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Shovel head with a partial wooden handle recovered postwar at a mass execution and grave site in Ukraine

Object | Accession Number: 2010.443.42

Shovel head excavated ca. 2005 by Yahad-In Unum in either Berdychiv or Khvativ, Ukraine, from a mass execution and grave site uncovered by their research into atrocities committed by Nazi Germany against the Jewish population during WWII. The German occupying forces often made civilians dig graves, transport Jews to killing sites, and fill in the graves after mass shootings. In September 1939, following Germany's invasion of Poland, areas of eastern Poland, now in Ukraine, were occupied by the Soviet Union pursuant to the terms of the German-Soviet Pact. In late June 1941, Germany launched Operation Barbarossa, a surprise attack on Russia. The military assault was coordinated with killing squads whose goal was the Final Solution, the elimination of all Jews from the conquered territories. With the assistance of trained collaborators and the local populace, the goal was achieved through deportations to killing centers and mass executions throughout the region. The lack of adequate rail transport meant that many villages had killing fields where the Jews were shot and buried in huge ditches, along with the bullets and other evidence. Through interviews with the remaining eyewitnesses, Yahad-In Unum locates and documents these remains of a Holocaust by bullets and offers respectful remembrance for the fallen.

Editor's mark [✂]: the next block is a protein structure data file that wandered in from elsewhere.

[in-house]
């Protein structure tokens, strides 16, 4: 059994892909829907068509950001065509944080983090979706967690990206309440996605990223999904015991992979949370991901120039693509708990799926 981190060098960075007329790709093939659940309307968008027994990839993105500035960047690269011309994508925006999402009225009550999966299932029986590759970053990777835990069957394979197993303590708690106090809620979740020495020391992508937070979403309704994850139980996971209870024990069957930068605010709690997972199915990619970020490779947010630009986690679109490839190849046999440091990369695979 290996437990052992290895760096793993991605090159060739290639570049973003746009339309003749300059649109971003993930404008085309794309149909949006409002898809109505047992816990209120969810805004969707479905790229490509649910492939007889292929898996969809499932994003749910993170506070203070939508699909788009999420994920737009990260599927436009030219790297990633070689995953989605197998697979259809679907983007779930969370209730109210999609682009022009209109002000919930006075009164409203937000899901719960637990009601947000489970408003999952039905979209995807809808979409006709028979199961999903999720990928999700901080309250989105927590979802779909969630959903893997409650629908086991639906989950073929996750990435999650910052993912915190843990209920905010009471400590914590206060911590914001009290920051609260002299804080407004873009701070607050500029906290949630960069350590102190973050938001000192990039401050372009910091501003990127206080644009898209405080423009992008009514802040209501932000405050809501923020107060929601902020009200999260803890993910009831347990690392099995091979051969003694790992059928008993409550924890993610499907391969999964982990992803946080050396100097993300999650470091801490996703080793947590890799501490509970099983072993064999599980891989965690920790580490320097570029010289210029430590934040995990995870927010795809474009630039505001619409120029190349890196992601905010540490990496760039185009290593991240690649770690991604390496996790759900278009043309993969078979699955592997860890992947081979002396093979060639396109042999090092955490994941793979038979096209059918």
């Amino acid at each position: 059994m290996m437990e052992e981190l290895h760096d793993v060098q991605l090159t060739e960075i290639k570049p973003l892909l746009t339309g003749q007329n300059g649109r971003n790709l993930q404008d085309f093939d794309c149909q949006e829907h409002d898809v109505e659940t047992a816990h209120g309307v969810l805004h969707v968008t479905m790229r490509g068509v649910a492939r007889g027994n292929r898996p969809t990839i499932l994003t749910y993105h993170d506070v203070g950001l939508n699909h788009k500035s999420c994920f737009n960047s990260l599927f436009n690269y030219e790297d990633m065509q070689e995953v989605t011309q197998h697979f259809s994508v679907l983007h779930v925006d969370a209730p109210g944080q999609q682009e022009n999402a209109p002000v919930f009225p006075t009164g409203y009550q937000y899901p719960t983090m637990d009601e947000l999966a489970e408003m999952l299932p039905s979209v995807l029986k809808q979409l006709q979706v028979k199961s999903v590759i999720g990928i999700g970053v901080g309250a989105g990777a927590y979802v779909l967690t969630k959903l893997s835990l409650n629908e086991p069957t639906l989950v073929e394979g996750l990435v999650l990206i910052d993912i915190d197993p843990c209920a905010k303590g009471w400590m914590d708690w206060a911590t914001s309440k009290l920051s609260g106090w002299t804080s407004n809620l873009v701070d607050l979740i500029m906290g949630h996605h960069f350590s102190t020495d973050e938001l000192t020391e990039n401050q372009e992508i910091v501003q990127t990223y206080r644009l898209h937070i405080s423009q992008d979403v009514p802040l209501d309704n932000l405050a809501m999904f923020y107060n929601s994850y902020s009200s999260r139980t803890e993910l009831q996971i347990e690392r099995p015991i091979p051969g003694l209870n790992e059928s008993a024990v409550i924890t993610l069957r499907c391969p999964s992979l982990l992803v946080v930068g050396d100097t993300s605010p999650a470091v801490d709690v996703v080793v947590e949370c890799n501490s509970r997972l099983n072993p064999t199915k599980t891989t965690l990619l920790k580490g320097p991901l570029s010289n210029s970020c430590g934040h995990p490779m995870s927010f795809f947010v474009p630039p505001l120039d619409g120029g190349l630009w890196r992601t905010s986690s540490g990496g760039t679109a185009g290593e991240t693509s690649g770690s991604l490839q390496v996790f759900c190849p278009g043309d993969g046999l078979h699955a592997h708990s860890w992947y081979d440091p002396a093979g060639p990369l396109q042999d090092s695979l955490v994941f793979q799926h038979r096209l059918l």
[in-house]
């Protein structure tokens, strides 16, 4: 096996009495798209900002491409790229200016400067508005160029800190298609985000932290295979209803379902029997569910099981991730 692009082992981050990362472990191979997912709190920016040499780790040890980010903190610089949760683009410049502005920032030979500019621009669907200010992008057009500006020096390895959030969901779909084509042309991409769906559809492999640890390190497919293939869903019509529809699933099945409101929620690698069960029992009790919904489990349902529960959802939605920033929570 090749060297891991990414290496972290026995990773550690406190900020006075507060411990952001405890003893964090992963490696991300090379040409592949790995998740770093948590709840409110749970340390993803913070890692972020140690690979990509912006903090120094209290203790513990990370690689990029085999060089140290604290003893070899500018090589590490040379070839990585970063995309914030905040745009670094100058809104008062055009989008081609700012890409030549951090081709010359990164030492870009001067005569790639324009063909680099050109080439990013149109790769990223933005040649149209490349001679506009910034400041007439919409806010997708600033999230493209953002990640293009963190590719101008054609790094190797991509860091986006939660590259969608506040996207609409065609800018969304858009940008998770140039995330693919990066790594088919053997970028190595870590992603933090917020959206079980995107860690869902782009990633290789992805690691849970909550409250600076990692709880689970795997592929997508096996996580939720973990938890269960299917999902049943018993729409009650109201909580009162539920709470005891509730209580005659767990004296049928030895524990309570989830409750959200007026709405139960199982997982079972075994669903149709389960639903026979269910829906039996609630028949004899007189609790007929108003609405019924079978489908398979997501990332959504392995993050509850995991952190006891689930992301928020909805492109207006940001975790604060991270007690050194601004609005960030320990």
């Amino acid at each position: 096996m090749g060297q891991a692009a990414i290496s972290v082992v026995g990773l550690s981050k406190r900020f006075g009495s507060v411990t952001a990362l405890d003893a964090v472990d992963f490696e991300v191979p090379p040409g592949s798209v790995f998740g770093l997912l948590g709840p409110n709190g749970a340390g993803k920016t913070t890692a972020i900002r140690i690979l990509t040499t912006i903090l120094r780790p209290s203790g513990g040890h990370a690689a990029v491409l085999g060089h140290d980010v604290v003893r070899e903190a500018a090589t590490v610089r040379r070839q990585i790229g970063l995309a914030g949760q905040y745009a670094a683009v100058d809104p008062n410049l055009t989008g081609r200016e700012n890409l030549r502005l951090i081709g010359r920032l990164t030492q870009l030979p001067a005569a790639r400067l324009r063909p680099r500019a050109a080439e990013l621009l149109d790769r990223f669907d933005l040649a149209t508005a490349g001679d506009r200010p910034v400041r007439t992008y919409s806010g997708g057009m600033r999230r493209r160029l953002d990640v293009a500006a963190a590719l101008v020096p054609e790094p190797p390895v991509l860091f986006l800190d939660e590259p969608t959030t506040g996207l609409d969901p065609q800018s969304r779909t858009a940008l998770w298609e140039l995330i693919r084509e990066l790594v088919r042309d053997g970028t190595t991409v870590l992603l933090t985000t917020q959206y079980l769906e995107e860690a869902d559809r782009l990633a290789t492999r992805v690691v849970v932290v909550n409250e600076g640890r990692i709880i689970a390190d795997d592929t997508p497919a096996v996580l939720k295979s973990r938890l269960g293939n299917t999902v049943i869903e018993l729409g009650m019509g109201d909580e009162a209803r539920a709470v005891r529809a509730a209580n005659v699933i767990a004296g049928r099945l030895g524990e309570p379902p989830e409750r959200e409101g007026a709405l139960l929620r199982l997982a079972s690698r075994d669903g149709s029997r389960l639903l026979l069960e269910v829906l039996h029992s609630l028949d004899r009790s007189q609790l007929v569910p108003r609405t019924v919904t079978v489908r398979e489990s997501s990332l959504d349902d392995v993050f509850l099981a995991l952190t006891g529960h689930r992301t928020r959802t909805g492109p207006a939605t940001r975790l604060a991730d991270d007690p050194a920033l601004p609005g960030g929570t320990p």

found:  2005 August 17-2005 October 16
use:  1941-1942
found: mass execution and grave site; Ukraine
Tools and Equipment
Object Type
Shovel blades (ushmm)
Credit Line
United States Holocaust Memorial Museum Collection, Gift of Yahad-in Unum
Record last modified: 2022-06-08 15:49:49
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